23   stuff.
         24       Q.   At the trial court level -- this case, as I 
 0070
          1   understood your testimony, involved expert 
          2   testimony, including expert testimony with respect 
          3   to DNA evidence; is that right?
          4       A.   Correct.
          5       Q.   And you came to appreciate that one of, 
          6   among the knowledge base that Judge Lopez had, was 
          7   how to screen expert testimony and expert reports; 
          8   isn't that correct?
          9       A.   I don't know what you mean by "screen." 
         10       Q.   Well, for example, there's a case called 
         11   Commonwealth against Lanigan.  There are a set of 
         12   standards which govern when expert testimony should 
         13   or should not be admitted; is that correct? 
         14            MR. EGBERT:  My only objection is are we 
         15   offering expert opinion here through Mr. Bonistalli.  
         16   You can have it as long as I'm able to cross on it.
         17            MR. WARE:  I'm not offering expert 
         18   testimony.  I'm asking for this witness' knowledge 
         19   of what the Judge exhibited at a trial level, which 
         20   is what counsel questioned him about.
         21            MR. EGBERT:  I think he asked him about 
         22   Commonwealth versus Lanigan.
         23            HEARING OFFICER DAHER:  Are you going to go 
         24   into the expert testimony once you introduce the 
 0071
          1   Lanigan case? 
          2            MR. WARE:  No, Your Honor.  I'm asking for 
          3   what this witness inferred as the Judge's knowledge 
          4   base while he encountered her at trial.
          5            HEARING OFFICER DAHER:  Overruled.  Go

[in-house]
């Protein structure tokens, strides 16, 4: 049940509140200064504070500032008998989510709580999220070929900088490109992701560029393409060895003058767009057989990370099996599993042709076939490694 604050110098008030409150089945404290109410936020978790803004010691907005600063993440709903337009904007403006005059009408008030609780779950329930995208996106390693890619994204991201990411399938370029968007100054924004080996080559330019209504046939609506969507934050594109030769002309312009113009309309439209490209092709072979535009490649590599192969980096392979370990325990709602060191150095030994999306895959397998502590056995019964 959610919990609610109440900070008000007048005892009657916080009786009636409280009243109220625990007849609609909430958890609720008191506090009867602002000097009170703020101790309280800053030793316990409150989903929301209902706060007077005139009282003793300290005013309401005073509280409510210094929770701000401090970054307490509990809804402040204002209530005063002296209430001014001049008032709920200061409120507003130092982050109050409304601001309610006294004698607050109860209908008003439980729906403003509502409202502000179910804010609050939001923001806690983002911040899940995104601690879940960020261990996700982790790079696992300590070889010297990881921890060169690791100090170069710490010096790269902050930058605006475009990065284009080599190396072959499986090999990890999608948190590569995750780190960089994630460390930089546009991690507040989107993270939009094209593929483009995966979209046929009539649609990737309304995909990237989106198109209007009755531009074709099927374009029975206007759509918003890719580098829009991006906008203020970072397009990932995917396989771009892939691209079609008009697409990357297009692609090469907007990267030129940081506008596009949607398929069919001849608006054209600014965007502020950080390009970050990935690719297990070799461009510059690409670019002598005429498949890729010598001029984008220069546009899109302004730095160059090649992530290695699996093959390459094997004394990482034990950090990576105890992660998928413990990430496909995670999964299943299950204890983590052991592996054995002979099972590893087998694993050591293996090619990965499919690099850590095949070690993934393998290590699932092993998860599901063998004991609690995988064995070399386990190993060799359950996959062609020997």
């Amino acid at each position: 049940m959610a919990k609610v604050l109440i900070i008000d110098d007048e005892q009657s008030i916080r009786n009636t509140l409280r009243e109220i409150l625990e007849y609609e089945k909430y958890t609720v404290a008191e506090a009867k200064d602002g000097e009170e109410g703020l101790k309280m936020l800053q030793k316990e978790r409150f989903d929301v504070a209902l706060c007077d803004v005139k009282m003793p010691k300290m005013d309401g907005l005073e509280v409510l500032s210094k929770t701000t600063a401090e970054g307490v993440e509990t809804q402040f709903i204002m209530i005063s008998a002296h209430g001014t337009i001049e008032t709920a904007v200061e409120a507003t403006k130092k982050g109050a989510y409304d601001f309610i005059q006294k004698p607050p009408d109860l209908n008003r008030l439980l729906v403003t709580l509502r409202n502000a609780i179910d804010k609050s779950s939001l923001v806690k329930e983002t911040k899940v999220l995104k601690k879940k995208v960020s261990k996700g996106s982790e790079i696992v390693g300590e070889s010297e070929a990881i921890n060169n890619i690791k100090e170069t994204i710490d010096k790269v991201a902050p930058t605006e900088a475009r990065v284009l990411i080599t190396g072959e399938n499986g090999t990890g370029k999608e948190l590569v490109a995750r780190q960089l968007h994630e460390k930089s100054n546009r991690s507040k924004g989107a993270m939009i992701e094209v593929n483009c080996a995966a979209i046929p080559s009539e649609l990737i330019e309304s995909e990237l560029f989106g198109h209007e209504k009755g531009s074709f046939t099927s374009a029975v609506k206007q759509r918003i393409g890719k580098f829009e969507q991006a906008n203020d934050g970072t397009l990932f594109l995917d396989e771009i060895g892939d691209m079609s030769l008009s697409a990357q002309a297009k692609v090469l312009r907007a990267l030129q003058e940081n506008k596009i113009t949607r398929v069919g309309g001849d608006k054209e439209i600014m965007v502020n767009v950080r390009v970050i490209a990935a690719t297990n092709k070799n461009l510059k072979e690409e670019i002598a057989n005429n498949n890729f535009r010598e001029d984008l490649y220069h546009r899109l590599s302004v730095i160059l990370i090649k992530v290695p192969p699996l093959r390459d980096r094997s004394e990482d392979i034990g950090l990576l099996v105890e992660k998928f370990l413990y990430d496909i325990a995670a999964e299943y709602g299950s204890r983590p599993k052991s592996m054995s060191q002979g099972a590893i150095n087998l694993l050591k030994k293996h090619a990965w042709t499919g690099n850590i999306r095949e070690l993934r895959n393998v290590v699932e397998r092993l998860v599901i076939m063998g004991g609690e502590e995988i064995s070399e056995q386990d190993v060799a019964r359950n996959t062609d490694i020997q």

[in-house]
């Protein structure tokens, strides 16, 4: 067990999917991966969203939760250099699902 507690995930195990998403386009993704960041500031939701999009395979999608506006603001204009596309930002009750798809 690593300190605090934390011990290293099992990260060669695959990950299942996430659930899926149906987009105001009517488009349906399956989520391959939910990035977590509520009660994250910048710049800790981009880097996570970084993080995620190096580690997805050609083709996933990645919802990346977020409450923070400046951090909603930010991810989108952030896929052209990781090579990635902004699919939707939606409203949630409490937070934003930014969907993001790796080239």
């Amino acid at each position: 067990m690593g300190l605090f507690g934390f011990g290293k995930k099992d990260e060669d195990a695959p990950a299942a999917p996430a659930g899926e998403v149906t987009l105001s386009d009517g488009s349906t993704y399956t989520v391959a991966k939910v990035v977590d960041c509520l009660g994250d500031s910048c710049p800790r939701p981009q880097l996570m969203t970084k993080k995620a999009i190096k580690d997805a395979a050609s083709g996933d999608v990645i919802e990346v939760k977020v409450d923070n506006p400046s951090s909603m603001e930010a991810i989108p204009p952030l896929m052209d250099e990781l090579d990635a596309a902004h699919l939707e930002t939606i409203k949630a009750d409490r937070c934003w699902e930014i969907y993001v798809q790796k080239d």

6   ahead.
          7       Q.   And my question, to reframe it and focus 
          8   it, did you come to understand that Judge Lopez, at 
          9   least in your opinion, had an understanding of the 
         10   standards to be applied to expert testimony and 
         11   expert reports?
         12       A.   Yes.
         13       Q.   And did you satisfy yourself that the Judge 
         14   was familiar with what standards need to be applied 
         15   to an expert report before considering it or 
         16   admitting expert testimony?
         17       A.   Well, I certainly had submitted to her what 
         18   I thought the standards were in the various briefs 
         19   that I had submitted in the previous opinion that 
         20   had been issued by Judge Moriarty, so it was pretty 
         21   well laid out both in my memorandum and in previous 
         22   court opinions, and she certainly was very familiar 
         23   with what the standard was with respect to experts.  
         24   And I disagreed with her on some aspects of it, but 
 0072
          1   she was sustained by Judge Sosman with respect to 
          2   every ruling she made.
          3       Q.   Part of the focus of the proceeding at the 
          4   trial level was the admissibility of these expert 
          5   opinions; is that correct?  Yes or no? 
          6       A.   At the trial? 
          7       Q.   Yes. 
          8       A.   Yes.
          9       Q.   Not at the trial.  At the trial level, 
         10   while the Court was in the trial court.
         11       A.   In the first instance, whether it was 
         12   evidence that was admissible under the standards of 
         13   scientific evidence --
         14       Q.   Yes. 
         15       A.   -- in the first instance.  In the second 
         16   instance, whether it was admissible at the trial 
         17   level before the jury, right.
         18       Q.   And those screening functions were ones 
         19   which Judge Lopez performed while you were counsel 
         20   at the trial level; is that correct?
         21       A.   By "screening," you mean admissible 
         22   decisions? 
         23       Q.   Yes. 
         24       A.   Yes.
 0073
          1            MR. WARE:  I have no further questions. 
          2                   REDIRECT EXAMINATION
          3       BY MR. EGBERT: